This may be the most clear-eyed and honest piece on homosexuality and the Catholic Church that you will read…
…or at least, that you will read this week.
Terry Nelson knows whereof he speaks. From Abbey Roads:
The friends who approve of same sex marriage usually approve of divorce and remarriage, contraception and abortion, euthanasia, IVF, gender reassignment surgey, embryonic stem cell research, and a wide variety of other practices condemned by the Catholic Church. It’s a package deal usually.
The Church’s approach to homosexuals.
Cardinal Dolan said we have to do better. Melinda Selmys says we have to do better. We must accept people – gay people. I have said the same thing. We have to accept the reality we live in a culture that promotes homosexuality as the new normal. We have relatives and friends who are gay – they are persons. We are against behaviours and lifestyles that seek to equate traditional marriage with gay marriage, traditional family with queer family.
That’s the new reality, not the new normal. If I were a priest, I’d baptize gay people’s kids. I would accept them in Catholic school. I would be nice to their parents, but they would know Church teaching. But I’m not a priest of course – I’m just saying that to demonstrate how far my acceptance could go. Not many days ago, at the Deacon’s Bench, another deacon wrote this about the new Pope:
What Pope Francis will do in the future remains to be seen. What he has already done has generated hope and enthusiasm for the papacy itself and the Church. One person admitted to me recently that, as a gay man, he struggled with many aspects of the church’s approach to homosexuals. I reminded him that he shouldn’t expect the new pope to make any substantive changes to the teaching itself. He readily acknowledged that, but then said something quite remarkable: “Oh, I understand that, Deacon. But you know something? There’s just something in this new pope’s approach that shows me that I am loved by God. If the teaching doesn’t change, I can live with that because I know now that God loves me and that this pope truly cares.” - LinkThat’s the ticket. You gotta live with that – and I am here to tell you you can. Celibacy and chastity won’t kill you.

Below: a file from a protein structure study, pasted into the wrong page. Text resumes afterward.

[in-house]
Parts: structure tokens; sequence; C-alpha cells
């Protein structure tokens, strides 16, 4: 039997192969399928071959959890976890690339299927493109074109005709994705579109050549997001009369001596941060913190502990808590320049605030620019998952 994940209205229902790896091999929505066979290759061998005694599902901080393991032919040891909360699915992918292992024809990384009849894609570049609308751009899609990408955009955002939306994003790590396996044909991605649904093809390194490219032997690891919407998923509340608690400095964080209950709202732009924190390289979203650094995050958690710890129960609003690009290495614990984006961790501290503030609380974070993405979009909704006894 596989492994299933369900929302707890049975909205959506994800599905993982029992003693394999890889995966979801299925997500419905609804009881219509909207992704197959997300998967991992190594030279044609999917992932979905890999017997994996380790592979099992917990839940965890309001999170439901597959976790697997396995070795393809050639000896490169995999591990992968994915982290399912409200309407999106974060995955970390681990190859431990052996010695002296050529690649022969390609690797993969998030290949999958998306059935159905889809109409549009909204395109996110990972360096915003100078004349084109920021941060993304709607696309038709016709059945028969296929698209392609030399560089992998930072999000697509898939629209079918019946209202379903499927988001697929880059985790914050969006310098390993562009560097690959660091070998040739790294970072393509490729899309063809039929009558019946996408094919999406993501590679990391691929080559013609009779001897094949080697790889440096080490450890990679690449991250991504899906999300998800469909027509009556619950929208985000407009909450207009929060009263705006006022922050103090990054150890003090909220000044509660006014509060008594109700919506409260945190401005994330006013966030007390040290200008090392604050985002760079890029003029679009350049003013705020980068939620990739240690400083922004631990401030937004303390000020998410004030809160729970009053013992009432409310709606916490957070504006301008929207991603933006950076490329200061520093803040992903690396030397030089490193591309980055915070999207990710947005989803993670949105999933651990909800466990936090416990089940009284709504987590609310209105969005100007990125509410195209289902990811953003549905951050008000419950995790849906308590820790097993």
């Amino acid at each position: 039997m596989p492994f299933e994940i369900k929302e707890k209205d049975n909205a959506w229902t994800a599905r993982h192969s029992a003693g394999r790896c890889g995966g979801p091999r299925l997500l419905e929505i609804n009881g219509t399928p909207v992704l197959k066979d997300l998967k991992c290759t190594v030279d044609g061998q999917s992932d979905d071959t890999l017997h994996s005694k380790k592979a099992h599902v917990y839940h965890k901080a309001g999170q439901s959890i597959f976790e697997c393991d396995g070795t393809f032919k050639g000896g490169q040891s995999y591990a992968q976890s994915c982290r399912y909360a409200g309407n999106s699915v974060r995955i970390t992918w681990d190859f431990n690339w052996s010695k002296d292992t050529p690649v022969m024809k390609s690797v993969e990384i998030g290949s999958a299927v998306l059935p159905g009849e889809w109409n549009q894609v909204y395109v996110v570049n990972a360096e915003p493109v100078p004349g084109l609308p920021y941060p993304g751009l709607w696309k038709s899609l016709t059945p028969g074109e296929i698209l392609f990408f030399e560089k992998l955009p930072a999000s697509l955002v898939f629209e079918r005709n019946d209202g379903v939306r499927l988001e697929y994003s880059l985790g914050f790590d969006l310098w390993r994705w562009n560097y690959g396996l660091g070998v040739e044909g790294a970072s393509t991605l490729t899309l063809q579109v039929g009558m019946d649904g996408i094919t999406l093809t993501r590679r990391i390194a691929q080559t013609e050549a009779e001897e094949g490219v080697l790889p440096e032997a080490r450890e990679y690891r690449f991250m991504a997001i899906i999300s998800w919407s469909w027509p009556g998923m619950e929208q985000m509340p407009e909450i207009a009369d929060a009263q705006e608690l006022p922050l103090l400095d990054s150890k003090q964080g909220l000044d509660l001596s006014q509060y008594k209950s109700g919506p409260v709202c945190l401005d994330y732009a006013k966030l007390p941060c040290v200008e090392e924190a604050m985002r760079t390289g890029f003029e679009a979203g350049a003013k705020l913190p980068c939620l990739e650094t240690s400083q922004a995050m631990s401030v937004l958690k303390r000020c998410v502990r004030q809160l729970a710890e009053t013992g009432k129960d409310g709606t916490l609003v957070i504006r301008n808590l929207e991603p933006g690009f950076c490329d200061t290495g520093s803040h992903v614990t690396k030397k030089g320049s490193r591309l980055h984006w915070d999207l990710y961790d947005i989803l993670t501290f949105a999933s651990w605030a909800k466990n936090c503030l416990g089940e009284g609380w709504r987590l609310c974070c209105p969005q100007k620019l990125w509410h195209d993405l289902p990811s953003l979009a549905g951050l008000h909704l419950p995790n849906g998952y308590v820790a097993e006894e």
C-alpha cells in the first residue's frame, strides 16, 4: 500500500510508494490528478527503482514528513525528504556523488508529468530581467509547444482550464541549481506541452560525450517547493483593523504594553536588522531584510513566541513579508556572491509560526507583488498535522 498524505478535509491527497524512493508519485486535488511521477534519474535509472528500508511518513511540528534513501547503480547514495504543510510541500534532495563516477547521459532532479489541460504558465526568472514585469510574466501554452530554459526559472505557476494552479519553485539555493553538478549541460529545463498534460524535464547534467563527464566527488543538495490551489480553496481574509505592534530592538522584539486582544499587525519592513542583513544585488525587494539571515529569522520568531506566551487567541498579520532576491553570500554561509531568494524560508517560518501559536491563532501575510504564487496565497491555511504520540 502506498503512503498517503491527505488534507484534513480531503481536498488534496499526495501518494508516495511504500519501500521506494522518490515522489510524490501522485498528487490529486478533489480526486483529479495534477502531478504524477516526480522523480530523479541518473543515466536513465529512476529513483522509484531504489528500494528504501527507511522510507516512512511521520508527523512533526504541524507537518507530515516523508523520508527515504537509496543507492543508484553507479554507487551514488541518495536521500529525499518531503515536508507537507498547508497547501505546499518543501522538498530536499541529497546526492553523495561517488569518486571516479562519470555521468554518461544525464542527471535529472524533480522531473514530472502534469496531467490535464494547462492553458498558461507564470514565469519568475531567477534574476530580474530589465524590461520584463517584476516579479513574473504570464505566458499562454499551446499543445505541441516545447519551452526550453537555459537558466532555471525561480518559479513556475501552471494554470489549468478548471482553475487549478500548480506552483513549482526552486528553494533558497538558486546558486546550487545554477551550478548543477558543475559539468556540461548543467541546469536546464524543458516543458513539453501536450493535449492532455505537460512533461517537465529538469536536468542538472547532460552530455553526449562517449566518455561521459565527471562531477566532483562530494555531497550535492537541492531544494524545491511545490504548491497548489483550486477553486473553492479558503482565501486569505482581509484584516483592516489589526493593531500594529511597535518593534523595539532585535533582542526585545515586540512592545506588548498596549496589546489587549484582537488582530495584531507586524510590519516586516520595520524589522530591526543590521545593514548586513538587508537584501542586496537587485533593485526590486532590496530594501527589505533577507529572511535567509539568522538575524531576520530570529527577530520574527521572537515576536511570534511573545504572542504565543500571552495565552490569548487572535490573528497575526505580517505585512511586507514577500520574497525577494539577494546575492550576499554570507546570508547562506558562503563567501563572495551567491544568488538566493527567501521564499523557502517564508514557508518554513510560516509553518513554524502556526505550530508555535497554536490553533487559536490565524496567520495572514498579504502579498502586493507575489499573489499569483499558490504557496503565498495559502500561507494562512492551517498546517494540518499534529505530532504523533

There’s a lot more, with contributions from the likes of Msgr. Charles Pope, Taylor Marshall and my Patheosi sibling, Frank Weathers. Read it all.
Meantime, the news this morning brought this tidbit:
As Catholic leaders try to signal a new tone of welcome for gays in the church, fresh evidence emerged Wednesday (April 3) of the hurdles that remain: a Long Island parishioner was booted from his church posts after an anonymous letter writer told the local bishop about the man’s marriage to another man.
Nicholas Coppola, a parishioner at St. Anthony’s Roman Catholic Church in Oceanside, said he had been out to his parish and pastor for years and was active as a religious education teacher, lector, altar server and visitation minister for shut-ins.
But after he and his partner were married under New York’s gay marriage law last October — a service attended by several other churchgoers — someone wrote an anonymous letter to Bishop William Murphy of the Diocese of Rockville Centre complaining that Coppola was unfit to serve as a church teacher.
In January, Murphy’s top assistant sent the letter and a note to Coppola’s pastor, the Rev. Nicholas Lombardi, stating that while he didn’t want a “witch hunt,” he did think “it would be of concern to you if a catechist were, in fact,’married’ as described.”
A few things should be clarified.
It doesn’t appear that the guy was “booted” for being gay. He was removed from ministry as a catechist—a teacher of the faith—for marrying another man.
It is one thing to welcome homosexuals and love them as fellow sinners plodding along the road to salvation. It’s another to endorse and give tacit assent to homosexual sex, which the Church has always taught is gravely sinful. The Church can and does do the former; it can’t do the latter—which would be the case by giving a man in a same-sex marriage a leadership position as a catechist or lay minister in a parish.
It’s a little hard to teach a catechism that you publicly and persistently ignore—or that you evidently don’t really believe.